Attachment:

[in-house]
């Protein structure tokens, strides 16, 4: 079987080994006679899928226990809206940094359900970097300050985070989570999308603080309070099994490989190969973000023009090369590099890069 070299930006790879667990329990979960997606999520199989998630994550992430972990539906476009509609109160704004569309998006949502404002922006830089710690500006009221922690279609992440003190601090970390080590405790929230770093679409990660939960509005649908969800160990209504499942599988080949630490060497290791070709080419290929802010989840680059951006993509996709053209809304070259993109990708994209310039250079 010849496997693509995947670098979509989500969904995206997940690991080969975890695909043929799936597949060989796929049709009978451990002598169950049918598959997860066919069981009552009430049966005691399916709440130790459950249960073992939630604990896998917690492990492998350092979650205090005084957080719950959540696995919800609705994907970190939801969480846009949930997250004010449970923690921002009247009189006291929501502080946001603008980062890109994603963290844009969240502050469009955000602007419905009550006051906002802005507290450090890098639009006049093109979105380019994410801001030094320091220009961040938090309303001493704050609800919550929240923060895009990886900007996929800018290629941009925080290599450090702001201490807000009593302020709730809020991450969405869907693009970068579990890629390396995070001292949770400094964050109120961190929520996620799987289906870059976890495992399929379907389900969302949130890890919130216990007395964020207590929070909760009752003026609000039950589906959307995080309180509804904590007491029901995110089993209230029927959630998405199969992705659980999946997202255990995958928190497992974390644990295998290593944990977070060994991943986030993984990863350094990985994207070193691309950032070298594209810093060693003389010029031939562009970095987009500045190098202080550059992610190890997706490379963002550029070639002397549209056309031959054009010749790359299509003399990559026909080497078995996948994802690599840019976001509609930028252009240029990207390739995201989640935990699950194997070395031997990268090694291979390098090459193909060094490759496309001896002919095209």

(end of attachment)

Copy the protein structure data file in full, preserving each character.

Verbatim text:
[in-house]
């Protein structure tokens, strides 16, 4: 079987080994006679899928226990809206940094359900970097300050985070989570999308603080309070099994490989190969973000023009090369590099890069 070299930006790879667990329990979960997606999520199989998630994550992430972990539906476009509609109160704004569309998006949502404002922006830089710690500006009221922690279609992440003190601090970390080590405790929230770093679409990660939960509005649908969800160990209504499942599988080949630490060497290791070709080419290929802010989840680059951006993509996709053209809304070259993109990708994209310039250079 010849496997693509995947670098979509989500969904995206997940690991080969975890695909043929799936597949060989796929049709009978451990002598169950049918598959997860066919069981009552009430049966005691399916709440130790459950249960073992939630604990896998917690492990492998350092979650205090005084957080719950959540696995919800609705994907970190939801969480846009949930997250004010449970923690921002009247009189006291929501502080946001603008980062890109994603963290844009969240502050469009955000602007419905009550006051906002802005507290450090890098639009006049093109979105380019994410801001030094320091220009961040938090309303001493704050609800919550929240923060895009990886900007996929800018290629941009925080290599450090702001201490807000009593302020709730809020991450969405869907693009970068579990890629390396995070001292949770400094964050109120961190929520996620799987289906870059976890495992399929379907389900969302949130890890919130216990007395964020207590929070909760009752003026609000039950589906959307995080309180509804904590007491029901995110089993209230029927959630998405199969992705659980999946997202255990995958928190497992974390644990295998290593944990977070060994991943986030993984990863350094990985994207070193691309950032070298594209810093060693003389010029031939562009970095987009500045190098202080550059992610190890997706490379963002550029070639002397549209056309031959054009010749790359299509003399990559026909080497078995996948994802690599840019976001509609930028252009240029990207390739995201989640935990699950194997070395031997990268090694291979390098090459193909060094490759496309001896002919095209």